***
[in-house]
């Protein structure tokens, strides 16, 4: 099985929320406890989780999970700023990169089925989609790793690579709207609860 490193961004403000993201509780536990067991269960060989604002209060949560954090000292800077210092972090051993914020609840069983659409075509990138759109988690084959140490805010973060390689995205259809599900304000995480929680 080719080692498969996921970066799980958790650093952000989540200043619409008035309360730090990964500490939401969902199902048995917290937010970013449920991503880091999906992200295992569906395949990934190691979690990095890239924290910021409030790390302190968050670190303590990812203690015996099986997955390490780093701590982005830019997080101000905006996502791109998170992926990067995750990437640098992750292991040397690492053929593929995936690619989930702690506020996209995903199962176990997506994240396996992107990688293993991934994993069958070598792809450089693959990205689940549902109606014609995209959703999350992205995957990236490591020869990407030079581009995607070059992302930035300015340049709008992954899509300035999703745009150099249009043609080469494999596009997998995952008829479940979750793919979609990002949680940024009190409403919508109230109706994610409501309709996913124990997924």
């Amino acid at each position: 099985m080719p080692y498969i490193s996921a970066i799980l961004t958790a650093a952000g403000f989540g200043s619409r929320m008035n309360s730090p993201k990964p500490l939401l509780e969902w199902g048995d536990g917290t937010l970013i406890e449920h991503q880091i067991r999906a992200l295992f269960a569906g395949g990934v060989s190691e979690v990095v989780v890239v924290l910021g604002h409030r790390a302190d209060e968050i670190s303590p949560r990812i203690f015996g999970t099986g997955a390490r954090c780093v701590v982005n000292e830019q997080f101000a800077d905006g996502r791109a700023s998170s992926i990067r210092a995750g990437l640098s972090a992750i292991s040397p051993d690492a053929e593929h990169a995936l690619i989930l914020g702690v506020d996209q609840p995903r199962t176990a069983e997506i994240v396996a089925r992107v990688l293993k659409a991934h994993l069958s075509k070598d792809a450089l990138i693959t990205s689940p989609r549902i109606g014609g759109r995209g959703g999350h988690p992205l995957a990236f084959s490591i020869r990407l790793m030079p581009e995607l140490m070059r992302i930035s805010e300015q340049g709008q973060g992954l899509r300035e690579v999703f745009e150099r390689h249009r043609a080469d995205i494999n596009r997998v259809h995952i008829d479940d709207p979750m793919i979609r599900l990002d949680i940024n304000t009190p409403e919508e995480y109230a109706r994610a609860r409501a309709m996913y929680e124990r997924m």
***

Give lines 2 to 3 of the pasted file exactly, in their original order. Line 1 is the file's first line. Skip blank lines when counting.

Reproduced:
């Protein structure tokens, strides 16, 4: 099985929320406890989780999970700023990169089925989609790793690579709207609860 490193961004403000993201509780536990067991269960060989604002209060949560954090000292800077210092972090051993914020609840069983659409075509990138759109988690084959140490805010973060390689995205259809599900304000995480929680 080719080692498969996921970066799980958790650093952000989540200043619409008035309360730090990964500490939401969902199902048995917290937010970013449920991503880091999906992200295992569906395949990934190691979690990095890239924290910021409030790390302190968050670190303590990812203690015996099986997955390490780093701590982005830019997080101000905006996502791109998170992926990067995750990437640098992750292991040397690492053929593929995936690619989930702690506020996209995903199962176990997506994240396996992107990688293993991934994993069958070598792809450089693959990205689940549902109606014609995209959703999350992205995957990236490591020869990407030079581009995607070059992302930035300015340049709008992954899509300035999703745009150099249009043609080469494999596009997998995952008829479940979750793919979609990002949680940024009190409403919508109230109706994610409501309709996913124990997924």
């Amino acid at each position: 099985m080719p080692y498969i490193s996921a970066i799980l961004t958790a650093a952000g403000f989540g200043s619409r929320m008035n309360s730090p993201k990964p500490l939401l509780e969902w199902g048995d536990g917290t937010l970013i406890e449920h991503q880091i067991r999906a992200l295992f269960a569906g395949g990934v060989s190691e979690v990095v989780v890239v924290l910021g604002h409030r790390a302190d209060e968050i670190s303590p949560r990812i203690f015996g999970t099986g997955a390490r954090c780093v701590v982005n000292e830019q997080f101000a800077d905006g996502r791109a700023s998170s992926i990067r210092a995750g990437l640098s972090a992750i292991s040397p051993d690492a053929e593929h990169a995936l690619i989930l914020g702690v506020d996209q609840p995903r199962t176990a069983e997506i994240v396996a089925r992107v990688l293993k659409a991934h994993l069958s075509k070598d792809a450089l990138i693959t990205s689940p989609r549902i109606g014609g759109r995209g959703g999350h988690p992205l995957a990236f084959s490591i020869r990407l790793m030079p581009e995607l140490m070059r992302i930035s805010e300015q340049g709008q973060g992954l899509r300035e690579v999703f745009e150099r390689h249009r043609a080469d995205i494999n596009r997998v259809h995952i008829d479940d709207p979750m793919i979609r599900l990002d949680i940024n304000t009190p409403e919508e995480y109230a109706r994610a609860r409501a309709m996913y929680e124990r997924m």